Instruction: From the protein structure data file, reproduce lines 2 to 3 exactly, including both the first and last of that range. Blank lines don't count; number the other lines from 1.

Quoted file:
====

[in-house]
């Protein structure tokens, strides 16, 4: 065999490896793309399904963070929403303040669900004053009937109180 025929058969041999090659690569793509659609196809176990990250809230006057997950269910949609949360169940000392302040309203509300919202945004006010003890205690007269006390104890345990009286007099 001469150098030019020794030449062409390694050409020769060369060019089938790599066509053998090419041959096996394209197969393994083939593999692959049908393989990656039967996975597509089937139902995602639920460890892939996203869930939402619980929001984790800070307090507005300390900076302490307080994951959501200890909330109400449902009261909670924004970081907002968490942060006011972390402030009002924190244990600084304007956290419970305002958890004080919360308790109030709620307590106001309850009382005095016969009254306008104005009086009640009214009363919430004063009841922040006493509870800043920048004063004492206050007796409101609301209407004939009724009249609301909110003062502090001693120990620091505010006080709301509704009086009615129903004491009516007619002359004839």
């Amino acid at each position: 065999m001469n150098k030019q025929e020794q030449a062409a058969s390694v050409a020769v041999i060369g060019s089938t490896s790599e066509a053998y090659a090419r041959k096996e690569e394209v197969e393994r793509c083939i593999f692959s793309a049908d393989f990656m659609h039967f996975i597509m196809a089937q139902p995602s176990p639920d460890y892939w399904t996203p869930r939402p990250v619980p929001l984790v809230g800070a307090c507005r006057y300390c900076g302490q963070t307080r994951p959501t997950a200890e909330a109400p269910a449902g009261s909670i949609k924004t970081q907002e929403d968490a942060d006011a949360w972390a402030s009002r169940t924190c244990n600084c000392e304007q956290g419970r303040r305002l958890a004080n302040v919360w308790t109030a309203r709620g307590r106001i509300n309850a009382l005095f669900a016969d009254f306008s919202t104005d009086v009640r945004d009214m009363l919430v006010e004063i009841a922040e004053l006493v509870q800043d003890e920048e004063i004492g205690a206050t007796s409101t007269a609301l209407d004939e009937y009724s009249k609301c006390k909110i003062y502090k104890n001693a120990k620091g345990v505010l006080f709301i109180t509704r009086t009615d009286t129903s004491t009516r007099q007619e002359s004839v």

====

């Protein structure tokens, strides 16, 4: 065999490896793309399904963070929403303040669900004053009937109180 025929058969041999090659690569793509659609196809176990990250809230006057997950269910949609949360169940000392302040309203509300919202945004006010003890205690007269006390104890345990009286007099 001469150098030019020794030449062409390694050409020769060369060019089938790599066509053998090419041959096996394209197969393994083939593999692959049908393989990656039967996975597509089937139902995602639920460890892939996203869930939402619980929001984790800070307090507005300390900076302490307080994951959501200890909330109400449902009261909670924004970081907002968490942060006011972390402030009002924190244990600084304007956290419970305002958890004080919360308790109030709620307590106001309850009382005095016969009254306008104005009086009640009214009363919430004063009841922040006493509870800043920048004063004492206050007796409101609301209407004939009724009249609301909110003062502090001693120990620091505010006080709301509704009086009615129903004491009516007619002359004839």
């Amino acid at each position: 065999m001469n150098k030019q025929e020794q030449a062409a058969s390694v050409a020769v041999i060369g060019s089938t490896s790599e066509a053998y090659a090419r041959k096996e690569e394209v197969e393994r793509c083939i593999f692959s793309a049908d393989f990656m659609h039967f996975i597509m196809a089937q139902p995602s176990p639920d460890y892939w399904t996203p869930r939402p990250v619980p929001l984790v809230g800070a307090c507005r006057y300390c900076g302490q963070t307080r994951p959501t997950a200890e909330a109400p269910a449902g009261s909670i949609k924004t970081q907002e929403d968490a942060d006011a949360w972390a402030s009002r169940t924190c244990n600084c000392e304007q956290g419970r303040r305002l958890a004080n302040v919360w308790t109030a309203r709620g307590r106001i509300n309850a009382l005095f669900a016969d009254f306008s919202t104005d009086v009640r945004d009214m009363l919430v006010e004063i009841a922040e004053l006493v509870q800043d003890e920048e004063i004492g205690a206050t007796s409101t007269a609301l209407d004939e009937y009724s009249k609301c006390k909110i003062y502090k104890n001693a120990k620091g345990v505010l006080f709301i109180t509704r009086t009615d009286t129903s004491t009516r007099q007619e002359s004839v």